Change the Culture, Change the Game

by Tom Smith Roger Connors

A fully revised and updated installment from the bestselling author of The Oz Principle Series. Two-time New York Times bestselling authors Roger Connors and Tom Smith show how leaders can achieve record-breaking results by quickly and effectively shaping their organizational culture to capitalize on their greatest asset-their people. Change the Culture, Change the Game joins their classic book, The Oz Principle, and their recent bestseller, How Did That Happen?, to complete the most comprehensive series ever written on workplace accountability. Based on an earlier book, Journey to the Emerald City, this fully revised installment captures what the authors have learned while working with the hundreds of thousands of people on using organizational culture as a strategic advantage. .

Brothers, Rivals, Victors

by Jordan Jonathan W.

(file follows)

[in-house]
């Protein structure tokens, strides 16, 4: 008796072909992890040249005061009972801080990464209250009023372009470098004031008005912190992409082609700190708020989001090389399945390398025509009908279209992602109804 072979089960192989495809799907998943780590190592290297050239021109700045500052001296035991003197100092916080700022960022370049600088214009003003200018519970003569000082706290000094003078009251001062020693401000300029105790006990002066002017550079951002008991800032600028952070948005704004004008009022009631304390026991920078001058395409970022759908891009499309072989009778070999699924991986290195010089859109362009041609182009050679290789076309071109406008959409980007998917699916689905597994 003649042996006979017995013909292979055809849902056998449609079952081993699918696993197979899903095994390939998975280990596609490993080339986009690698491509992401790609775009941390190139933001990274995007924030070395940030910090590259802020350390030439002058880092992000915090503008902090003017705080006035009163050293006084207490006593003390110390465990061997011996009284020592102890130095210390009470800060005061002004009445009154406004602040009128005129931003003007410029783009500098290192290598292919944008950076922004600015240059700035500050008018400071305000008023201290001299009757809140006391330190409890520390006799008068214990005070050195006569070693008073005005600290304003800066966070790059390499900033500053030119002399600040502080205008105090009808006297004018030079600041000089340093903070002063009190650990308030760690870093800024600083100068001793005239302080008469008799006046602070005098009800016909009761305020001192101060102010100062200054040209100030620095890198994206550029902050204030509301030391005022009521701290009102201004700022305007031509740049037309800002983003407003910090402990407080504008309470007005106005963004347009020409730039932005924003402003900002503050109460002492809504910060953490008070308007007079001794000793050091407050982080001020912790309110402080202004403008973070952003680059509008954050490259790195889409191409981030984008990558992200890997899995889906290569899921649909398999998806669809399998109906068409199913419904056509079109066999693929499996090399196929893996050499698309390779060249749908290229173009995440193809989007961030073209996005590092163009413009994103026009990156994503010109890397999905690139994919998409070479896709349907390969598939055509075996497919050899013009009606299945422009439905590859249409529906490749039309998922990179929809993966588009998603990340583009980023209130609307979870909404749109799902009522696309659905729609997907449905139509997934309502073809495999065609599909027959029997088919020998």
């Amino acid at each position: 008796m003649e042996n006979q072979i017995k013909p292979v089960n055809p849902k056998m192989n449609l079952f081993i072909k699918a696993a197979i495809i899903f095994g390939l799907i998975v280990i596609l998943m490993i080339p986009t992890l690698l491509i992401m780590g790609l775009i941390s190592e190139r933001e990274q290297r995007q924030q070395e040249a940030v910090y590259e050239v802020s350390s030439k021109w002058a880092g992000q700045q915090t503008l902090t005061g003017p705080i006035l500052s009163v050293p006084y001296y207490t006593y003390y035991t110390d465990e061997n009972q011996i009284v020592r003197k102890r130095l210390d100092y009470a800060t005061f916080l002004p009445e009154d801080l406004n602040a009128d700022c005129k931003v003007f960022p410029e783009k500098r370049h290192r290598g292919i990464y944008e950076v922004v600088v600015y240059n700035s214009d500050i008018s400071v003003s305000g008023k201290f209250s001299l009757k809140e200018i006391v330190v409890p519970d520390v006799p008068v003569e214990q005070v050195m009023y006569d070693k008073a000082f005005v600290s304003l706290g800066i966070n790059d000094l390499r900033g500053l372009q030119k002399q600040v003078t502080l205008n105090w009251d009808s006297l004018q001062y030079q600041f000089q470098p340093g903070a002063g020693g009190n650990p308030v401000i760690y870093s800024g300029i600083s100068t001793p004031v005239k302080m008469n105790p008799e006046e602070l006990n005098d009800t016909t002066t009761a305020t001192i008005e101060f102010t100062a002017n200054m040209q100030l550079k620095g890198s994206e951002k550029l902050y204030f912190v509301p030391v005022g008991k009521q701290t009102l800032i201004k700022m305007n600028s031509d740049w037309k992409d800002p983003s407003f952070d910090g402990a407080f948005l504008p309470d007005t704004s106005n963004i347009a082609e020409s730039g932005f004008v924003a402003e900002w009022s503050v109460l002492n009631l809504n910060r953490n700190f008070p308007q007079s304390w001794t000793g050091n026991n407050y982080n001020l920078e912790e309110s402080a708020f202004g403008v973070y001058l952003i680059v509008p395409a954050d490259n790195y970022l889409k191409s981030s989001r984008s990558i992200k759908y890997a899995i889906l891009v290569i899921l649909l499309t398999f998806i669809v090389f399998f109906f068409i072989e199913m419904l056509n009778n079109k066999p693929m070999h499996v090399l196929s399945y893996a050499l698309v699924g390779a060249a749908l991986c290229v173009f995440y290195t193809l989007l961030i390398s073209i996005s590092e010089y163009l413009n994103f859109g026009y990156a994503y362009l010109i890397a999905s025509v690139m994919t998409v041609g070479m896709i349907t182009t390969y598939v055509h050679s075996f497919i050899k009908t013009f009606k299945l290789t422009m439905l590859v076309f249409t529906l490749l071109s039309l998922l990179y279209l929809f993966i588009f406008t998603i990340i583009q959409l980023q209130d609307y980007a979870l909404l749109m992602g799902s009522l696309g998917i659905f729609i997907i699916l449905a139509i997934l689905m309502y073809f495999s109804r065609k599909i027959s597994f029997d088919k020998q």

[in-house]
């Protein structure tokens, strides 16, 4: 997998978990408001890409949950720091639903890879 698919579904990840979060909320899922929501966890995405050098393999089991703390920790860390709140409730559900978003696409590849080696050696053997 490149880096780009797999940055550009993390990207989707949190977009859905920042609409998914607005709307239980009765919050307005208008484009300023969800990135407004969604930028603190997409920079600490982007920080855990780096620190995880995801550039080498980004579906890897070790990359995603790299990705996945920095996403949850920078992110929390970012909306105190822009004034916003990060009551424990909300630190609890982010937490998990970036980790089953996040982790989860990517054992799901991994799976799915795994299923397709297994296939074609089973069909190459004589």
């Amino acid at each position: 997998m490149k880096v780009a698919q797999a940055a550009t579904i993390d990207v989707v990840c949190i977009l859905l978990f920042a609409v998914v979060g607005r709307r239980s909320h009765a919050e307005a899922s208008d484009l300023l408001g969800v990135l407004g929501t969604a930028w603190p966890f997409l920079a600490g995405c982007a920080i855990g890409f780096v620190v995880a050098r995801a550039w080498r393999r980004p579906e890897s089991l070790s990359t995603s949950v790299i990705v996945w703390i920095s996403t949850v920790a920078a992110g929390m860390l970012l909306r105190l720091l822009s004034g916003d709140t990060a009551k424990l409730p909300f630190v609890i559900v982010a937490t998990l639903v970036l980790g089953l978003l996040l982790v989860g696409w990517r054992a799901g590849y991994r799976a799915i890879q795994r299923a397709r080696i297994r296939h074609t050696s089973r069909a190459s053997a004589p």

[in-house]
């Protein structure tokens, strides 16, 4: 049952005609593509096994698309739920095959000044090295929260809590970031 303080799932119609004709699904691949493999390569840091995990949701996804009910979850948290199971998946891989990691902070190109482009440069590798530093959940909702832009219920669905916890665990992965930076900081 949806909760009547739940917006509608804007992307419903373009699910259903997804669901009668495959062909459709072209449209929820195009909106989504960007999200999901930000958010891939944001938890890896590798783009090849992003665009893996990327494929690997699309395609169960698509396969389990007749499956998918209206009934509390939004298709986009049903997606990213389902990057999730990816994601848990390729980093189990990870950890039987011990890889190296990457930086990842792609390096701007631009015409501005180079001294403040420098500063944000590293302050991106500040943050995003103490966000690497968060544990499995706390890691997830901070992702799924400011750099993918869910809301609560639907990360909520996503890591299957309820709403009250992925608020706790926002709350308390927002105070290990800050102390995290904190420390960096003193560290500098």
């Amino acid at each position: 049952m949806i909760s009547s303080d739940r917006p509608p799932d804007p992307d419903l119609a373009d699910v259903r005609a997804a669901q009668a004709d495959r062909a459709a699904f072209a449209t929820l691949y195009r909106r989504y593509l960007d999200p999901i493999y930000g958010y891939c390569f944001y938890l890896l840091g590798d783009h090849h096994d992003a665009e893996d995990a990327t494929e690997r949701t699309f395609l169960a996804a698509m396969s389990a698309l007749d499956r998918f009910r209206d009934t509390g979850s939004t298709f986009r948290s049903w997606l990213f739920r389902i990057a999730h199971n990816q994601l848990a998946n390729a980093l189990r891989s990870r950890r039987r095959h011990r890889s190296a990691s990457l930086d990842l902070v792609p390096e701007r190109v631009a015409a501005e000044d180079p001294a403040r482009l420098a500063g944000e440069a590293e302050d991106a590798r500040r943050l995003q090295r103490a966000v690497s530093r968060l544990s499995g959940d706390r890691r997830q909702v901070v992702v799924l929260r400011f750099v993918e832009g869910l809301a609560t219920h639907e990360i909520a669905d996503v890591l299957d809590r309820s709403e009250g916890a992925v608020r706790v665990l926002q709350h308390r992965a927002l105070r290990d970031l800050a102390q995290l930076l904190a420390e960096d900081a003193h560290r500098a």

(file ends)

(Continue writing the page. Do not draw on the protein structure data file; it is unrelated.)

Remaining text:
The true story of the friendship-and rivalry-among the greatest American generals of World War II. Supreme Allied Commander Dwight D. Eisenhower, General George S. Patton, and General Omar N. Bradley engineered the Allied conquest that shattered Hitler's hold over Europe. But they also shared an intricate web of relationships going back decades. In the cauldron of World War II, they found their prewar friendships complicated by shifting allegiances, jealousy, insecurity, patriotism, and ambition. Meticulously researched and vividly written, Jonathan W. Jordan's Brothers Rivals, Victors recounts the battle for Europe through the eyes of these three legendary generals who fought to liberate two continents. For the first time in such detail, the bonds between these battle captains are explored, and readers are treated to a rare insider's view of life at the summit of raw, violent power. Throughout three years of hard, bloody warfare, Eisenhower, the Alliance's great diplomat, sought victory in the fighting qualities and tactical genius of his most trusted subordinates, Bradley and Patton. Bradley and Patton, in turn, owed their careers to Eisenhower, who protected them from the slings and arrows of politicians, rival generals, their allies, and the U. S. Navy. The twin pillars of their working relationships were duty and trust. Yet their friendship, so genuine and unalloyed before the war, would be put to the ultimate test as life-and-death decisions were thrust upon them, and honor and duty conflicted with personal loyalty. Brothers Rivals Victors is drawn from the candid accounts of its main characters, and strips away much of the public image of "Ike" (Eisenhower), the "G. I. 's General" (Bradley), and "Old Blood and Guts" (Patton) to reveal the men lurking beneath the legend. Adding richness to this insider's story are the words and observations of a supporting cast of generals, staff officers, secretaries, aides, politicians, and wives, whose close proximity to Eisenhower, Bradley and Patton in times of stress and tranquility are brought together to produce a uniquely intimate account of a relationship that influenced a war. The story of how these three great strategists pulled together to wage the deadliest conflict in history, despite their differences and rivalries, is marvelously told in this eye-opening narrative, sure to become a classic of military history. .